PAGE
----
Council agrees with integrity commissioner

Natali Trivuncic
Staff Writer

Emo council, voted Tuesday night to accept and follow through with recommendations for a minor reprimand and education for mayor and council, following a conflict of interest investigation of Mayor Harold McQuaker.

McQuaker was being investigated by the Township’s integrity commissioner, Darrell Matson, after two complaints were filed against the mayor in June.
At the May 26, 2020 regular council meeting, a company belonging to McQuaker’s son, Shane McQuaker Trucking, won a tender for crushing and stockpiling gravel. McQuaker was asked at the meeting if he was involved in previous discussion leading up to the tendering development process, to which McQuaker answered yes, followed by him stating that he was unsure if he needed to declare a conflict of interest because the meeting was over Zoom.
Members of the public can initiate an investigation by the Integrity Commissioner when they suspect wrongdoing by council members, either under the municipality’s Code of Conduct for council members, or under the Municipal Conflict of Interest Act (MCIA).

The two applications alleged that on May 26, 2020, McQuaker violated section 5 of MCIA. Section 5 of the MCIA requires that a member of a municipal council disclose a financial interest in a matter that is the subject of consideration of the council before that item is considered at the council meeting. The member cannot take part in the discussion of the item or any vote if this is the case.

Integrity commissioner Matson, in his final report, concluded that while McQuaker did have a conflict of interest in the matter, he had belatedly declared the conflict, and no evidence of influencing the vote was produced. He was, however, found to have violated Section 5(1) of the MCIA in not identifying the nature of the conflict, and not filing a written statement of the conflict of interest.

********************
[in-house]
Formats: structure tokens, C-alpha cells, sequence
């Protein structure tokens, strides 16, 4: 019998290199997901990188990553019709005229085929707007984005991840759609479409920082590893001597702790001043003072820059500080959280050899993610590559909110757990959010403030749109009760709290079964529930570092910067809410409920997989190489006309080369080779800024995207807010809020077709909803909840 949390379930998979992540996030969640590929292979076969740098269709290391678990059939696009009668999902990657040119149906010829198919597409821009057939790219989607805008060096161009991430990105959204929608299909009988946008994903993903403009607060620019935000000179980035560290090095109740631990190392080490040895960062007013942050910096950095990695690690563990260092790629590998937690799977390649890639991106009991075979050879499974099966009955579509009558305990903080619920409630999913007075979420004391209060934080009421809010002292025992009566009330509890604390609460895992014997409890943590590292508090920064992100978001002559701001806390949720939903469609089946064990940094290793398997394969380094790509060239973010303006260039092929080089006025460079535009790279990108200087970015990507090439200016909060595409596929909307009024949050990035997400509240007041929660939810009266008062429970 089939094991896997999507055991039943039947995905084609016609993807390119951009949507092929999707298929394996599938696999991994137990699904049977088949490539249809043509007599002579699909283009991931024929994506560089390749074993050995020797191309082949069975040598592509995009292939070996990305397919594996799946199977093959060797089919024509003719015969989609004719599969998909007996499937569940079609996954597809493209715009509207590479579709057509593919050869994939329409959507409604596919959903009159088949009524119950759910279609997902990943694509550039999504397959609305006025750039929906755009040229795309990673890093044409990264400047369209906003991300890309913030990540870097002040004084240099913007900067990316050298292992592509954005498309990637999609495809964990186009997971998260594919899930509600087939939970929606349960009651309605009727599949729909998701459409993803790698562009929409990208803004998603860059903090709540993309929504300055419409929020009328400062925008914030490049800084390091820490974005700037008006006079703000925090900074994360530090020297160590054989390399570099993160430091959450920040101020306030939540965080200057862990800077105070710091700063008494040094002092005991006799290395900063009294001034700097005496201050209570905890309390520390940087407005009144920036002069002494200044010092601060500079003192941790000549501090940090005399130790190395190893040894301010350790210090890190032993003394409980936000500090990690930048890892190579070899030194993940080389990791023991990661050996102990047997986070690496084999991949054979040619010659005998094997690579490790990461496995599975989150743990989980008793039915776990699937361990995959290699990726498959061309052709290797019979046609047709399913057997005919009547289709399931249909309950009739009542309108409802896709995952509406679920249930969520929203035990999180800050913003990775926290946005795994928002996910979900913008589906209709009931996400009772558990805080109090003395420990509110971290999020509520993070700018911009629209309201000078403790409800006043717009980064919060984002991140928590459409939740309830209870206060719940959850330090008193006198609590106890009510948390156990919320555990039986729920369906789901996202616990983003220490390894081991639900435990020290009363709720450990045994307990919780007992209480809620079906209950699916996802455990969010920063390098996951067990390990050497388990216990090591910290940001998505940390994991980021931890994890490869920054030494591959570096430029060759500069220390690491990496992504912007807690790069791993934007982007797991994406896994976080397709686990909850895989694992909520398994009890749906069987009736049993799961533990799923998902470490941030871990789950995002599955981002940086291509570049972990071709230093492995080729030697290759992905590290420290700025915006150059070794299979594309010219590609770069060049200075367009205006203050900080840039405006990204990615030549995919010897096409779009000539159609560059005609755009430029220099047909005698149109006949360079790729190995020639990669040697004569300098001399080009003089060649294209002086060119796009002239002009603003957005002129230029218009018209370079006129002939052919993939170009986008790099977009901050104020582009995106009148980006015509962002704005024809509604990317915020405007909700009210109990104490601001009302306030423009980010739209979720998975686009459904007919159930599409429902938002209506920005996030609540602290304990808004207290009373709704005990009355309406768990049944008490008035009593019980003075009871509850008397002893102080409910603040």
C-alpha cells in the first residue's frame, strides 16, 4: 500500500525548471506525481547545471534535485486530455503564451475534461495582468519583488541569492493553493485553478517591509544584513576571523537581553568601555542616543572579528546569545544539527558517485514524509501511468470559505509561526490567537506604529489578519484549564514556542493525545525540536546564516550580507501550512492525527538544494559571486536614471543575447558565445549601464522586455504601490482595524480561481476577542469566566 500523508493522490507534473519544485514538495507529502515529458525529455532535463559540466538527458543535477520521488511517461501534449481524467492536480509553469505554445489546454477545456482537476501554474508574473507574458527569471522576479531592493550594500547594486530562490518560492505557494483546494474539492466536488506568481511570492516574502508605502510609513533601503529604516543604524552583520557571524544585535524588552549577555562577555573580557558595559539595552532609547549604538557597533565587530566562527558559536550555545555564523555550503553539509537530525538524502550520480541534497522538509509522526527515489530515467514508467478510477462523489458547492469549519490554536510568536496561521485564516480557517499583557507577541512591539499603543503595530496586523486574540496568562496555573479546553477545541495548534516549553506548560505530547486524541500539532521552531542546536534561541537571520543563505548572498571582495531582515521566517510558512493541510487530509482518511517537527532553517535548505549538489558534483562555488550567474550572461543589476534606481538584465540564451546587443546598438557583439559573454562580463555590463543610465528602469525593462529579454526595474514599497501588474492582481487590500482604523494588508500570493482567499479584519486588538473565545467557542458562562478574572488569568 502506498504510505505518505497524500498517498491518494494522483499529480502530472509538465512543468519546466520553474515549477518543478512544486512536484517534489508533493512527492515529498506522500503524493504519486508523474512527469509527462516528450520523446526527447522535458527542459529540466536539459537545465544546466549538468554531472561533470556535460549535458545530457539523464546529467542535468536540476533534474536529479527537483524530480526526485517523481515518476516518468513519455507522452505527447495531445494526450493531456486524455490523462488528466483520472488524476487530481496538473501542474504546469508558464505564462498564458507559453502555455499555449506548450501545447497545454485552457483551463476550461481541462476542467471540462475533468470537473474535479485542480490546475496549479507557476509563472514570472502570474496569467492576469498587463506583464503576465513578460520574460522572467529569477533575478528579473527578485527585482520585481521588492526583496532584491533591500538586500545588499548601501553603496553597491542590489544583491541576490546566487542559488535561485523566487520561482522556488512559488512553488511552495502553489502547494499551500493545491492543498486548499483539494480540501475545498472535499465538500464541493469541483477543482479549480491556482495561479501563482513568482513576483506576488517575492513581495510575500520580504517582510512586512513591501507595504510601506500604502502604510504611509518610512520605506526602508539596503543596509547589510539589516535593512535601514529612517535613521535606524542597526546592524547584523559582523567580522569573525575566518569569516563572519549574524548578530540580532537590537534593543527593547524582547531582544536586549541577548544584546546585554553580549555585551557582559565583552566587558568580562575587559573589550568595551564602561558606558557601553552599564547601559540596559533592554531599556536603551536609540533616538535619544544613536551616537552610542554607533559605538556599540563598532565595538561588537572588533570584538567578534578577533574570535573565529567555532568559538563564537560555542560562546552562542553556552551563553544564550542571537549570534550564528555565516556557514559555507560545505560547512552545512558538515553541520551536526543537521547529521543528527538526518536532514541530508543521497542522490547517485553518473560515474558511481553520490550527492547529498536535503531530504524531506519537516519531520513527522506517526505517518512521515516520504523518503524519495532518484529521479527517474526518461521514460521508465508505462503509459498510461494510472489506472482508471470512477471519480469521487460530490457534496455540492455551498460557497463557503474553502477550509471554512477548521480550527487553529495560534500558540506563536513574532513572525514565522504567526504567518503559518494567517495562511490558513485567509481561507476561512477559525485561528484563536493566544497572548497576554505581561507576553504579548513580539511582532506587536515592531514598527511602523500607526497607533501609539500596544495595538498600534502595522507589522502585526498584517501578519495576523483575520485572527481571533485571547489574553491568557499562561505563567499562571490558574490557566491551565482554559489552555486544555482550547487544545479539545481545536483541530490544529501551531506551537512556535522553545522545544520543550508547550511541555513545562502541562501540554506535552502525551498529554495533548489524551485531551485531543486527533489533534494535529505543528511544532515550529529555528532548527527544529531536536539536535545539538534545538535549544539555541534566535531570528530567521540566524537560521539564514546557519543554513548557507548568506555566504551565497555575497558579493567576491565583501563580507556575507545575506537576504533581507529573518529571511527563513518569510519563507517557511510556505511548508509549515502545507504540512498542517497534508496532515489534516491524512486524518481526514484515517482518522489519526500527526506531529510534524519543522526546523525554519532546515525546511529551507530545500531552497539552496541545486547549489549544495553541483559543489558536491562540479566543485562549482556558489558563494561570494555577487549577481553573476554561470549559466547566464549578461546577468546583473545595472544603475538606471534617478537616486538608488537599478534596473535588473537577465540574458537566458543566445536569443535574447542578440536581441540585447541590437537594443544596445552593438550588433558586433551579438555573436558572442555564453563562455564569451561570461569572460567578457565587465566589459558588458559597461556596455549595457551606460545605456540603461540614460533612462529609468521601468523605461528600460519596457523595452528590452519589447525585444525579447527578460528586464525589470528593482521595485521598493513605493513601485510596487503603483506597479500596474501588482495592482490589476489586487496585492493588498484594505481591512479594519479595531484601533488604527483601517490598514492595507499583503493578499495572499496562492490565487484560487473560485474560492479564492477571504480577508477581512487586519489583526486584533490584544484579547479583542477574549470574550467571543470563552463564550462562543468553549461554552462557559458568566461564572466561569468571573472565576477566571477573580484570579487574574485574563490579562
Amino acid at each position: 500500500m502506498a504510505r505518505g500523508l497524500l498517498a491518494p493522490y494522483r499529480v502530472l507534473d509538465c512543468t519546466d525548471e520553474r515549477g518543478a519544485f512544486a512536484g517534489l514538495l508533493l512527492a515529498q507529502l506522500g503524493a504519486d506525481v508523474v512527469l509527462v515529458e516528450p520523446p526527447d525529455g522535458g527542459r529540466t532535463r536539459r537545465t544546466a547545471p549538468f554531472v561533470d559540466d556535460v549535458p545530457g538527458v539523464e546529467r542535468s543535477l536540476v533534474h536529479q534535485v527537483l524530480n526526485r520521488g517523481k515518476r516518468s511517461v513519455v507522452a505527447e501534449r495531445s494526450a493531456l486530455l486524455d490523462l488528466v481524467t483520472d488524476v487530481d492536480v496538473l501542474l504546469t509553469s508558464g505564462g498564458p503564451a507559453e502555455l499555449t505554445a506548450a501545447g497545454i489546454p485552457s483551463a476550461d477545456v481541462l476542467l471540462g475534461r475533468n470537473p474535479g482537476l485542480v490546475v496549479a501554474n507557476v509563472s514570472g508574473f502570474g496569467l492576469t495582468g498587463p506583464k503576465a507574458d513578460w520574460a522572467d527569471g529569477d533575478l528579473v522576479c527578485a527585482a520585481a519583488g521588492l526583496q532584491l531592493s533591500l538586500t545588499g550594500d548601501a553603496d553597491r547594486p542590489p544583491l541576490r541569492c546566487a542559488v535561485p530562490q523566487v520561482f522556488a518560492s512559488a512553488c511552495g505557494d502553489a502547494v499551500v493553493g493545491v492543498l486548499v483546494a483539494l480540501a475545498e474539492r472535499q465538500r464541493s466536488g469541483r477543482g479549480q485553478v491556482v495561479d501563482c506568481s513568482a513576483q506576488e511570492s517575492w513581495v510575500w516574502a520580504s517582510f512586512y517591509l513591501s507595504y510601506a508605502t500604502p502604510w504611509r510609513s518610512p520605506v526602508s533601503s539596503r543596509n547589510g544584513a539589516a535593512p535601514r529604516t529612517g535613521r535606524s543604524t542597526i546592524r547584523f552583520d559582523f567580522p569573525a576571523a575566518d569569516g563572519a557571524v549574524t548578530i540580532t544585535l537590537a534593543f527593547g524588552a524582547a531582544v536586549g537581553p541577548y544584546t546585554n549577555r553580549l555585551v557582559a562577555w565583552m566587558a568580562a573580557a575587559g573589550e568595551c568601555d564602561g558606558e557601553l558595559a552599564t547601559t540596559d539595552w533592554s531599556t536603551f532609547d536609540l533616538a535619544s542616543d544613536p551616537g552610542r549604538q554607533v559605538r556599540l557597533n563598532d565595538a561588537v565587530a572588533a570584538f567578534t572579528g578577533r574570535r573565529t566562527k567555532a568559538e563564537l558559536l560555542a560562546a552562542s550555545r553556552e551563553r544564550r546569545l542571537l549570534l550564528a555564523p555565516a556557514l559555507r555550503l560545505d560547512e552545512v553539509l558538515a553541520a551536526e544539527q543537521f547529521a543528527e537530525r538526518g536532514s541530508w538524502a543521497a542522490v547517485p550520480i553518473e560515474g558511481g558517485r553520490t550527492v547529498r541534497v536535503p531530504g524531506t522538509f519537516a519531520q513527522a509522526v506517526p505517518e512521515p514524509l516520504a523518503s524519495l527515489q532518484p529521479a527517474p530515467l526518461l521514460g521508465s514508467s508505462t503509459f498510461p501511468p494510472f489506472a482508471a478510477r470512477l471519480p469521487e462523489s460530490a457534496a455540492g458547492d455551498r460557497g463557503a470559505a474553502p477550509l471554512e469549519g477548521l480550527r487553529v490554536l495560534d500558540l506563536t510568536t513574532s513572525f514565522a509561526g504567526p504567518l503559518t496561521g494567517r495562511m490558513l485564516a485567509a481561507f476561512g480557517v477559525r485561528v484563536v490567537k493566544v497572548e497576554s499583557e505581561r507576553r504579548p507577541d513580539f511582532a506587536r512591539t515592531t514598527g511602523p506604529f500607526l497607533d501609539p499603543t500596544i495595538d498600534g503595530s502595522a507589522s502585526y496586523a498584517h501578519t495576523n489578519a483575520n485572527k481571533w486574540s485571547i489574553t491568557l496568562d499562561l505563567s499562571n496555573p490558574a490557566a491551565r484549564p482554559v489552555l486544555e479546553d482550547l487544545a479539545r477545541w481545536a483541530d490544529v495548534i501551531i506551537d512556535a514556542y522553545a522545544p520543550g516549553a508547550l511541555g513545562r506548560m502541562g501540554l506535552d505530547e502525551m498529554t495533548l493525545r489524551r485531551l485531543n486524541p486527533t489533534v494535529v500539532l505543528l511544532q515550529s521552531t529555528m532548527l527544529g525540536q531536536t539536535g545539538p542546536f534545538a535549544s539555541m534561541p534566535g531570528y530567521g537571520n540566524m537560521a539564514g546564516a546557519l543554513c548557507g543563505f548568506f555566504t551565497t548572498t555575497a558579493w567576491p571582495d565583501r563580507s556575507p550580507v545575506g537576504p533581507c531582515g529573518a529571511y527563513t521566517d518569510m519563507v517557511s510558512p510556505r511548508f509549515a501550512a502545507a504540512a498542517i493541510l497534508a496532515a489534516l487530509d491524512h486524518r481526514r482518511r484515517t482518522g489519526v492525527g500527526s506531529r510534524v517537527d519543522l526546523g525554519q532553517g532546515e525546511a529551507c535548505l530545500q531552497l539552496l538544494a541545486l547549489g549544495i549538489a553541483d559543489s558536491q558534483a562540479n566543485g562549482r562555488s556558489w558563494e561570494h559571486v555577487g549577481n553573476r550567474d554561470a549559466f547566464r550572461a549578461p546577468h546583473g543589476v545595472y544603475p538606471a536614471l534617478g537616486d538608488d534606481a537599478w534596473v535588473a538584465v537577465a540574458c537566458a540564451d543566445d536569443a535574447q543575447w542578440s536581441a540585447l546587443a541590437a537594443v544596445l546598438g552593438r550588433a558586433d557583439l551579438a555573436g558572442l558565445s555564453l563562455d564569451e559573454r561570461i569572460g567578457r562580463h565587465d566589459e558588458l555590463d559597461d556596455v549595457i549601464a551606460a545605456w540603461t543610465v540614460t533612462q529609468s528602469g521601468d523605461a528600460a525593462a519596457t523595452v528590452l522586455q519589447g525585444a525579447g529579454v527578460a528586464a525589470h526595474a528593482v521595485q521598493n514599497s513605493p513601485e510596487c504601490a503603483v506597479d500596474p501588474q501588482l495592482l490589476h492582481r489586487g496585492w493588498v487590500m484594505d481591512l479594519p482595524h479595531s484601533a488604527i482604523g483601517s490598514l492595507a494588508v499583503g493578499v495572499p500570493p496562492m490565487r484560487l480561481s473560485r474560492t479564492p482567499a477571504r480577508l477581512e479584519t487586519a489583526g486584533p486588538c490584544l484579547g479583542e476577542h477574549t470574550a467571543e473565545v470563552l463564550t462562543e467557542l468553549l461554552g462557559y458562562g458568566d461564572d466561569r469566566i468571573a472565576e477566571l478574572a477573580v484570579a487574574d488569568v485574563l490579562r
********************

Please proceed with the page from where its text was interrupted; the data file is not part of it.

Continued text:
Matson determined that the violations did not warrant the complaint being brought before a court, where a judge could impose harsher sanctions, including declaring McQuaker’s seat vacant, disqualifying him from being a member for up to seven years or requiring him to make restitution.
The recommendations put forth by the integrity commissioner, as a minor reprimand, were that:

• Mayor McQuaker file a written declaration as required by section 5.1 of the MCIA

• the Mayor also undertake an educational refresher on the MCIA, and the Municipal Act with a focus on the changes that have occurred since the inaugural meeting of council

• that all members of council participate in the educational refresher, and

• the township of Emo establish a conflict of interest registry in accordance with Section 6.1 (1) of the MCIA.
The MCIA sets out a framework for when participation in local government decision-making is appropriate. The overall goal is to protect the public interest by prohibiting any member from having any involvement in a matter that is being considered by council or local board if the member has a financial interest in the matter.
The MCIA does not prohibit private business owners from conducting their business, but it does set up a series of rules that must be followed if a member has a direct financial interest in the matter before council.

McQuaker chose to decline an offer to comment on the matter.